Democrats hoping that hours of testimony by former Special Counsel Robert Muellermight fuel their case for President Trump’s impeachment were left with little new material at the conclusion of Wednesday’s back-to-back hearings, as Republicans gloated that the spectacle failed to make the case to oust the president.
‘It’s time for the curtain to close on the Russia hoax. The conspiracy theory is dead,’ said Rep. Devin Nunes, R-Calif., top Republican on the intelligence committee.
Mueller stood by his team’s findings at Wednesday’s hearings—reiterating that the special counsel’s office found no evidence of a criminal conspiracy between Trump associates and Russia, while also stating that the president was not exonerated on allegations of obstruction of justice despite his assertions to the contrary.
Ms. Schriver might be thought kind in trying to portray Mr. Mueller as merely too gentlemanly for this less than gentile age. Sadly, he exposed himself as a man no longer in control of his faculties, if indeed, he was during the two-year investigation he supposedly ran.
My favorite Bookworm also recognized Mueller’s diminished capacity, and his apparent weak grasp of the fundamental issues of his investigation:
While I have been in the car [Bookworm is traveling cross-country] I have been listening a little bit about the Mueller hearings. I have no respect for the man, and I’m not surprised to learn that he is backtracking constantly on things he said before, and that there was no collusion or obstruction. The thing that did surprise me most was learning that he knew nothing about Fusion GPS. That admission alone should consign his report forever to the incinerator of history.
I’m sure you, gentle readers, know Fusion GPS was the company hired by Hillary Clinton and the DNC to produce what became the Steele Dossier. The full extent of its involvement has not yet been made public. Prof. Jacobson at Legal Insurrectionalso noted the dismay of the Left:
Amy Walter from the Cook Political Reported tweeted a comment on Robert Mueller’s testimony that pretty much sums up how damaging it has been to Democrats;
‘We are only 30 mins into this thing but I don’t think that this is going the way Democrats were hoping it would.’
Another never-ending Dem talking point was that Russia tried to elect Trump. Mueller tried to help them with that, but Dems were forced to watch in horror as his torpedo made a circular run. Mary Chastain at Legal Insurrection added this:
Robert Mueller said to the Intelligence Committee that hackers Hillary received a lot of the same behavior from Russian hackers that Trump received:
Asked by Democratic Rep. Jim Himes which candidate Russian hacking was designed to benefit, Mueller answered Trump — but he added ‘there were instances where Hillary Clinton was subject to much the same behavior.
Here’s the full exchange:
Himes: ‘Director, who did the Russian social media campaign ultimately intend to benefit, Hillary Clinton or Donald Trump?’
Mueller: ‘Donald Trump.’
Himes: ‘The second operation —‘
Mueller: ‘Let me say Donald Trump. There were instances where Hillary Clinton was subject to much the same behavior.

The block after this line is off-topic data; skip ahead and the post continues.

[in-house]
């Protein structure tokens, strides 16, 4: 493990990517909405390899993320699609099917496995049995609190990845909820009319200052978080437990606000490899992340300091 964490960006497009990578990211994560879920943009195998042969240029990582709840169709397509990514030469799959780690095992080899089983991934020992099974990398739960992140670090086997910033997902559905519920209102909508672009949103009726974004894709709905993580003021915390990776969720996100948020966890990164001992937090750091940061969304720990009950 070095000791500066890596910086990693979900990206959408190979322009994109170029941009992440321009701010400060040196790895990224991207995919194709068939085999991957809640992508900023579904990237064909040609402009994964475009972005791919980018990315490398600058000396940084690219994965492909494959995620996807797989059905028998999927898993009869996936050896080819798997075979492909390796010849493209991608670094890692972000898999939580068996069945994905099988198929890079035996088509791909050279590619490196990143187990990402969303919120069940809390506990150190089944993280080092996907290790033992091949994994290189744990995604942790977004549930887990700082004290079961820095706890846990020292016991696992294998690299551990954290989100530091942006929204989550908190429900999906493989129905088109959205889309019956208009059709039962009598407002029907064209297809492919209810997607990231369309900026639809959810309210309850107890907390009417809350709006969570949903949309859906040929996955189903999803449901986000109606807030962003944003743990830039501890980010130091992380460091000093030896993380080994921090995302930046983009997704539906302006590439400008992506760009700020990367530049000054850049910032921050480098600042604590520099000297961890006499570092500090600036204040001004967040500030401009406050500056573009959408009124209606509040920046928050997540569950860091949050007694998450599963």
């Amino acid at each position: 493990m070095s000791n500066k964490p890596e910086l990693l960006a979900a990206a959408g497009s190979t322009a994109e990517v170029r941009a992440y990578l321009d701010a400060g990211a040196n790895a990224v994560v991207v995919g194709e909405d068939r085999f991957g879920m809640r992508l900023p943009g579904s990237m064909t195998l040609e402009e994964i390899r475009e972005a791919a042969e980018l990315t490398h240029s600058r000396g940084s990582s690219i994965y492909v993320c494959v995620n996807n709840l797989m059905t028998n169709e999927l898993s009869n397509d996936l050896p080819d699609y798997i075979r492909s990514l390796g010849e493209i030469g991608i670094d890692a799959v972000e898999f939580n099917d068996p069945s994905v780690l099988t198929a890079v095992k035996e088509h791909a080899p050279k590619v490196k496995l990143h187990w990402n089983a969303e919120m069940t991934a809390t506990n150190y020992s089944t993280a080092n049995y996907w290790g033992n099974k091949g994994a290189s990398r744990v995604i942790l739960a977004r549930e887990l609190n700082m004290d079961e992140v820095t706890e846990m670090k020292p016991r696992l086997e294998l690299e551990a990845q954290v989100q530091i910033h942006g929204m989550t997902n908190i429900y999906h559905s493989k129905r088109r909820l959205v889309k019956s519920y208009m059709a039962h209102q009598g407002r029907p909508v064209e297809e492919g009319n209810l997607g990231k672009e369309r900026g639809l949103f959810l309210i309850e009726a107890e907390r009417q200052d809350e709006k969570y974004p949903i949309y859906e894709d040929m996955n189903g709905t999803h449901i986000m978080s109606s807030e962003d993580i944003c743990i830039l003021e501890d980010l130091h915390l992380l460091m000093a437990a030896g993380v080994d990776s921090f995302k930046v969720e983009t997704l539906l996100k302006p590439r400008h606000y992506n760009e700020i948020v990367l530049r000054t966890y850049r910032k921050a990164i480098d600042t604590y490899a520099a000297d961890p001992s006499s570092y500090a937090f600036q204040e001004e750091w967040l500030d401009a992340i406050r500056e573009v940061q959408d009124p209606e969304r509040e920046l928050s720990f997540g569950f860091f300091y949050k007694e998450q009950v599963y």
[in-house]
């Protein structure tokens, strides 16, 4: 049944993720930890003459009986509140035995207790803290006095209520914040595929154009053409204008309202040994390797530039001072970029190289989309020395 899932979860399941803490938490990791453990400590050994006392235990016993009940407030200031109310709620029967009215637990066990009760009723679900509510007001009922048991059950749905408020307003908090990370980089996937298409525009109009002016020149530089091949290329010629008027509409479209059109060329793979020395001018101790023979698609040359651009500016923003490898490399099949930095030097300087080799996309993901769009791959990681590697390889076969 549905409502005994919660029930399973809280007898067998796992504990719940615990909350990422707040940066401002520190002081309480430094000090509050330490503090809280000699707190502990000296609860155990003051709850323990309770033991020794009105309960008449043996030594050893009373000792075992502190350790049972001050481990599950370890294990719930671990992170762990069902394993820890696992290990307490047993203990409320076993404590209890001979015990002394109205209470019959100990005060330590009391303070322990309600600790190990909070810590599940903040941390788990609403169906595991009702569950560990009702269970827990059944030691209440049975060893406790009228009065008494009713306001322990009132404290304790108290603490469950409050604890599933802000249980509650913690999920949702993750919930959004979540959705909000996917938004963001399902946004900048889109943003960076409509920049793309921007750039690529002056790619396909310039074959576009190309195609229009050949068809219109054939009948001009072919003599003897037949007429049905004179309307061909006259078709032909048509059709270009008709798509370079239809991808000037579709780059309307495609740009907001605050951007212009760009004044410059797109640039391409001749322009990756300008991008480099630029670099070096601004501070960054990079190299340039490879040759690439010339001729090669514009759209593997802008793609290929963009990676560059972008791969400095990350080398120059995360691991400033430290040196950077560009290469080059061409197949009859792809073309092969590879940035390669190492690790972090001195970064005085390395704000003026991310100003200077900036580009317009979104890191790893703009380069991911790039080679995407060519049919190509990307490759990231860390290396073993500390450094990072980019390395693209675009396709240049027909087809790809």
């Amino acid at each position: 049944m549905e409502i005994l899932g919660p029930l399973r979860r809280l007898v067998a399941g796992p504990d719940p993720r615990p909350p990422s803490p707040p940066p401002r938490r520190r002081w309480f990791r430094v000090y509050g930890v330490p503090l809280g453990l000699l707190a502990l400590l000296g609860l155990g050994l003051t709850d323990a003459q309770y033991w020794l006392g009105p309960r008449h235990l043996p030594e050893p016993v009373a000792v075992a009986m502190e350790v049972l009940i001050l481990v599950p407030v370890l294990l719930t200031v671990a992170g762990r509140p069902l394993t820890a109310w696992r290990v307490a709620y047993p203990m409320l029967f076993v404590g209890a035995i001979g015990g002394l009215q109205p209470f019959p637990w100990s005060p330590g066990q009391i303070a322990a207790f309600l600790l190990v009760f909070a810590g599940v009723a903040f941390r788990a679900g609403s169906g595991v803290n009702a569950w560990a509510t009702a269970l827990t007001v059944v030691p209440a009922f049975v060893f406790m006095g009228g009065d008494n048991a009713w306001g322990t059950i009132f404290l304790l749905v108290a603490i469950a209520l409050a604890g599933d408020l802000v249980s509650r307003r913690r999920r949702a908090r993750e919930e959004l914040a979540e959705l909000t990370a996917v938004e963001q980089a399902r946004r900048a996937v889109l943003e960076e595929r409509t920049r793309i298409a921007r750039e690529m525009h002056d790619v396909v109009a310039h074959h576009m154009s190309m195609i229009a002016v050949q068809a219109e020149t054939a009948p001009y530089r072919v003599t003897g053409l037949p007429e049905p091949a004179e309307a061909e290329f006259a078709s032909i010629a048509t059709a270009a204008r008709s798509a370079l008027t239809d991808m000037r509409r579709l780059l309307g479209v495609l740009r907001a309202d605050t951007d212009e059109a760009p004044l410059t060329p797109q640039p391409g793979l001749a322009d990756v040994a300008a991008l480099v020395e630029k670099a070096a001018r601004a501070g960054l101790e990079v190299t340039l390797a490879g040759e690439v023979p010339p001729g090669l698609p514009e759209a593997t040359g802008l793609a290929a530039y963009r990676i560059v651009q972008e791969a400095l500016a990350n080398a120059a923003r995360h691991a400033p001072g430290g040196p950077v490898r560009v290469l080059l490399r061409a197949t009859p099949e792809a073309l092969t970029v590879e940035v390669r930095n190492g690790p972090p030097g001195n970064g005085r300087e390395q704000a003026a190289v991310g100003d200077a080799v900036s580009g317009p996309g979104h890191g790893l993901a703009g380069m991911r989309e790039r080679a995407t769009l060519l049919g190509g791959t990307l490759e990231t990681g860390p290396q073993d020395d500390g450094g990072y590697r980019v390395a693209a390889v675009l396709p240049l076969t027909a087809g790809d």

Double oops. Was Mueller trying to be fully honest? He did little of that during the clown show. Or is he desperately trying to salvage what little is left of his reputation?
Another desperate Dem trope is the idea that Mueller did not specifically exonerate Trump. That didn’t fare well either:
Sean Davis sums it up succinctly:
Another Democrat partisan was less than thrilled, as The Free Beacon reports:
MSNBC contributor and former Obama administration official Jeremy Bash said Robert Mueller’s appearance before the House Judiciary Committee ‘sucked the life out of the report’ and ‘set back’ efforts to impeach President Donald Trump.
Bash made the comments Wednesday on MSNBC between Mueller’s two testimonies.
‘I have to say that far from breathing life into the report, he kind of sucked the life out of the report,’ Bash said in a video posted by the GOP War Room. ‘I thought he was boring. I thought in some cases he was sort of evasive, he didn’t want to explain or expand on his rationale. He seemed lost at times, he was kind of flipping through the report trying to find passages that members of Congress were reading to him.
Ooops. I’m sure Mueller was having trouble because it’s highly unlikely he wrote any of the report. It’s equally unlikely he has actually read the entire thing.
The Trump investigation was a hoax from beginning to end, and the Mueller report is a political attempt to impeach the President. There was an ongoing criminal conspiracy, involving much of the Obama administration, to elect Hillary Clinton, and when that failed, to overturn the will of the American people. What will ultimately matter is the Inspector General’s report, and the results of the criminal investigation currently underway in the DOJ.
Robert Mueller’s reputation is obliterated, and he did it to himself today. Whatever service he may have rendered to America will be forever overshadowed by his faltering, feckless participation in an attempted coup.
I’d like to think this is true. I’d like to think that today, the Dems ensured the reelection of Donald Trump, and consigned themselves to the political outer darkness for a generation, but as Han Solo said: “don’t get cocky, kid.”
I suspect we’ll see, in short order, that Trump Derangement Syndrome is communicable, virulent, and fatal. It couldn’t happen to worse people.